If you do not assist a customer in developing a perceived value in dollars, the following will (perhaps has) happen:

A company budgets $30,000 (software and “services”) for a new ERP solution. It ends up costing double, $60,000. Since the provider never got a solid understanding of value from the customer, the customer assigns the original price to be the value number, again, $30,000. A year goes by and the customer only feels like they gain one third of the value they thought they would get, $10,000.

To sum it up, spent 60K, got 10K. Oh yeah, let’s upgrade!

Licensing – Is it necessary?

While watching John Stossel last week, I was suddenly interested in how the idea of licensing and/or certification as we call it in the software implementation industry. Please review this five minute video and share your thoughts.

How does the fact the software publishers in a sense regulate the market effect you, your businesses and even your customers?

My Sessions at Sage Insights 2010

A few of you have written to me to ask about what sessions I am facilitating at Sage Insights 2010. Thank you for the vote of confidence as I assume this is because you would like to attend them, not avoid them. In either case, here they are:

Code Day & Time Title


Sunday, 8:00am – 5:00pm

Sage Consulting Workshop


Monday, 1:15pm – 2:15pm

Creating a Great Scope Document


Monday, 2:30pm – 3:30pm

Managing an Engagement From an Issues List


Tuesday, 3:15pm – 4:15pm

Enhancing Your Customer’s Experience


Wednesday, 9:15am – 10:15am

Consulting and the Crisis of Self-Esteem


Wednesday, 1:30pm – 3:00pm

Creating the Firm of the Future (Part 1 of 3)


Wednesday, 3:15pm – 4:15pm

Creating the Firm of the Future (Part 2 of 3)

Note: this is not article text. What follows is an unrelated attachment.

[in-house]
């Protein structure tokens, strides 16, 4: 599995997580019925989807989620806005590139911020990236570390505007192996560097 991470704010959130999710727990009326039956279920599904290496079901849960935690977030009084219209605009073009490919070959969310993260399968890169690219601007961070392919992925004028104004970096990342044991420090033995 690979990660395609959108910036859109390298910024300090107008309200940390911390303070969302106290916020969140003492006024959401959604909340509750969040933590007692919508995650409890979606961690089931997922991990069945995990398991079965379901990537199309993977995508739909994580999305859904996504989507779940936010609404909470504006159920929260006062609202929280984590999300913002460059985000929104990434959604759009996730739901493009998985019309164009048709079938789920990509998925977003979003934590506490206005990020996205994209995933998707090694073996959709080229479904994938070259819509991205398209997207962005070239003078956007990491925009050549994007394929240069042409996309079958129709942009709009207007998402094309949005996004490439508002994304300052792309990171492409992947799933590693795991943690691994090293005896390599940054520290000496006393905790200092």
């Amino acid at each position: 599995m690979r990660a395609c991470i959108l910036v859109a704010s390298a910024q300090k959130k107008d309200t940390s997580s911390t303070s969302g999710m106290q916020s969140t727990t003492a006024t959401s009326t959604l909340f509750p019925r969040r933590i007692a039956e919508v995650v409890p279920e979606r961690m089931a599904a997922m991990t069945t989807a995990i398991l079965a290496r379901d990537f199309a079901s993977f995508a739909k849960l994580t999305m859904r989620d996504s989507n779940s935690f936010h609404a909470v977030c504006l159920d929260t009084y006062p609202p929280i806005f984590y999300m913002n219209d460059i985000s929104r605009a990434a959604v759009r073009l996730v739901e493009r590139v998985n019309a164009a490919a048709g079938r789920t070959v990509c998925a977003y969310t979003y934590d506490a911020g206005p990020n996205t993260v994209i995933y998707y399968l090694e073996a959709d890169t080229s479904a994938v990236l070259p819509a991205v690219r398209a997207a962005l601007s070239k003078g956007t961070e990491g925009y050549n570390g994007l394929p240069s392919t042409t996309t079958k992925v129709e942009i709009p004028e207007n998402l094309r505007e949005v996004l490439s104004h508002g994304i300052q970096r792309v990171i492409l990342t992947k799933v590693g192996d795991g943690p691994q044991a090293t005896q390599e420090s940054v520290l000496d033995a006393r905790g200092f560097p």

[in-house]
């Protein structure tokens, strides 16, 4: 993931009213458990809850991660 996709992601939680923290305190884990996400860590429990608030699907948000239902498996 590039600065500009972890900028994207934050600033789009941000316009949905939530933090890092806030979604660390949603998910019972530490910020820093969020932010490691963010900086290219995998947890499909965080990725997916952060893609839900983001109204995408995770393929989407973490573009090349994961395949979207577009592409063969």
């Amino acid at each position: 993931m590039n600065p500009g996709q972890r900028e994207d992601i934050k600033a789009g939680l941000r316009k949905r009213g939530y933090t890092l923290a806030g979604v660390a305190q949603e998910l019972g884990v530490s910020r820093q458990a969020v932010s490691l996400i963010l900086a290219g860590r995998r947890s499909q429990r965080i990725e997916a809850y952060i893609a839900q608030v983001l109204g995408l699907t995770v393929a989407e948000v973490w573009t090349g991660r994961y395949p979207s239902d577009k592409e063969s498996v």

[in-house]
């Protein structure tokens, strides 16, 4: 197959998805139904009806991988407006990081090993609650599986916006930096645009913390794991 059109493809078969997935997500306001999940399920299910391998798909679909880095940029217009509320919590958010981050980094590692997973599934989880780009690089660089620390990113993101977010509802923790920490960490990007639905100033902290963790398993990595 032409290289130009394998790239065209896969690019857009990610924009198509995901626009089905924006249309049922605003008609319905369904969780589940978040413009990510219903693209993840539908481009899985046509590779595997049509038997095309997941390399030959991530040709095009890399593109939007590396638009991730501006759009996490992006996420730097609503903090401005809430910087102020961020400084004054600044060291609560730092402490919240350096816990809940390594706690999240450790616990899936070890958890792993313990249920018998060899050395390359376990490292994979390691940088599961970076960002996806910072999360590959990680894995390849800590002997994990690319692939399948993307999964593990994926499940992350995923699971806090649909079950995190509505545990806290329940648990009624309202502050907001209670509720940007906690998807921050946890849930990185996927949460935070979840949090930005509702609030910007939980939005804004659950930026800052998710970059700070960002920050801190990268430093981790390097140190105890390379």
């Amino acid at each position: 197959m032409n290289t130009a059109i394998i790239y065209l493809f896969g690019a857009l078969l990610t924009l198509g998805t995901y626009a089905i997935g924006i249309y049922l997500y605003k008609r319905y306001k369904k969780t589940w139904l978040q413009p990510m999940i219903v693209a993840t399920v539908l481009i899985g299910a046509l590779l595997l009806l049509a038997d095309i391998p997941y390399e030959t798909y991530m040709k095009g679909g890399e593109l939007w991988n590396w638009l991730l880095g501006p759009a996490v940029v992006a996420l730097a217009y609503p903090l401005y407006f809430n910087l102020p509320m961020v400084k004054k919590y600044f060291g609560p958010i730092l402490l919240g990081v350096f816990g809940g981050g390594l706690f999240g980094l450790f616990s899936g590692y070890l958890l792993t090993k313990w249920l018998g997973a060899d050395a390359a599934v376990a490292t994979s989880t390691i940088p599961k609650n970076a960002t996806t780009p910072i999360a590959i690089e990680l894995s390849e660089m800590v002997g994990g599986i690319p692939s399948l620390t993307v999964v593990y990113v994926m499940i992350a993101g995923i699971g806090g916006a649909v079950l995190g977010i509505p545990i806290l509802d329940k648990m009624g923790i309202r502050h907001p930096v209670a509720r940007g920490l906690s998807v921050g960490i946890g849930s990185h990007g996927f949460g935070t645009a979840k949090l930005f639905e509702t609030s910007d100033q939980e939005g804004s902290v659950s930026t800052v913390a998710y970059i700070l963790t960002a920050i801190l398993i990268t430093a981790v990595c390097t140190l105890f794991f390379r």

Wednesday, 4:30pm – 5:30pm

Creating the Firm of the Future (Part 3 of 3)


Thursday, 8:00am – 9:00am

Creating a Partner-Based Service Level Agreement


Thursday, 9:15am – 10:15am

The Parting Glass: So What and Who Cares?

Efficiency Gone Wild

Many readers will note that I am not a big fan of the so-called efficiency experts. OK, I am down right hostile in some cases.

Sage Partner and friend Tony Chiodo of Axis Global Partners passed along the following story last week.

Thanks Tony! Enjoy!

“The opposite of love is not hate, but efficiency.” – Pittman McGehee

A lesson on how six sigma can make a difference in an organization.

Last week, we took some friends to a new restaurant, “Steve’s Place,” and noticed that the waiter who took our order carried a spoon in his shirt pocket.

It seemed a little strange. When the busboy brought our water and utensils, I observed that he also had a spoon in his shirt pocket.

Then I looked around and saw that all the staff had spoons in their pockets. When the waiter came back to serve our soup I inquired, “Why the spoon?”

“Well,” he explained, “the restaurant’s owner hired a six sigma black belt to revamp all of our processes. After several months of analysis, they concluded that the spoon was the most frequently dropped utensil. It represents a drop frequency of approximately 3 spoons per table per hour.

“If our personnel are better prepared, we can reduce the number of trips back to the kitchen and save 15 man-hours per shift.”
As luck would have it, I dropped my spoon and he replaced it with his spare. “I’ll get another spoon next time I go to the kitchen instead of making an extra trip to get it right now.” I was impressed.

I also noticed that there was a string hanging out of the waiter’s fly.

Looking around, I saw that all of the waiters had the same string hanging from their flies. So, before he walked off, I asked the waiter, “Excuse me, but can you tell me why you have that string right there?”

“Oh, certainly!” Then he lowered his voice. “Not everyone is so observant. That consulting firm I mentioned also learned that we can save time in the restroom.

“By tying this string to the tip of our you-know-what, we can pull it out without touching it and eliminate the need to wash our hands, shortening the time spent in the restroom by 76.39%.”

I asked quietly, “After you get it out, how do you put it back?”

“Well,” he whispered, “I don’t know about the others, but I use the spoon.”

Cynics v Sentimentalists

Fred Wright from Aries Technology Group recently reminded me of one of my favorite regarding price and value. The exchange is from the Oscar Wilde play Lady Windermere’s Fan:

Cecil Graham What is a cynic?
Lord Darlington A man who knows the price of everything and the value of nothing.
Cecil Graham And a sentimentalist, my dear Darlington, is a man who sees an absurd value in everything, and doesn’t know the market price of any single thing.

It is obvious, to me anyway, that as pricers we are striving for the midpoint between the two. However, I am curious as to your thoughts on this.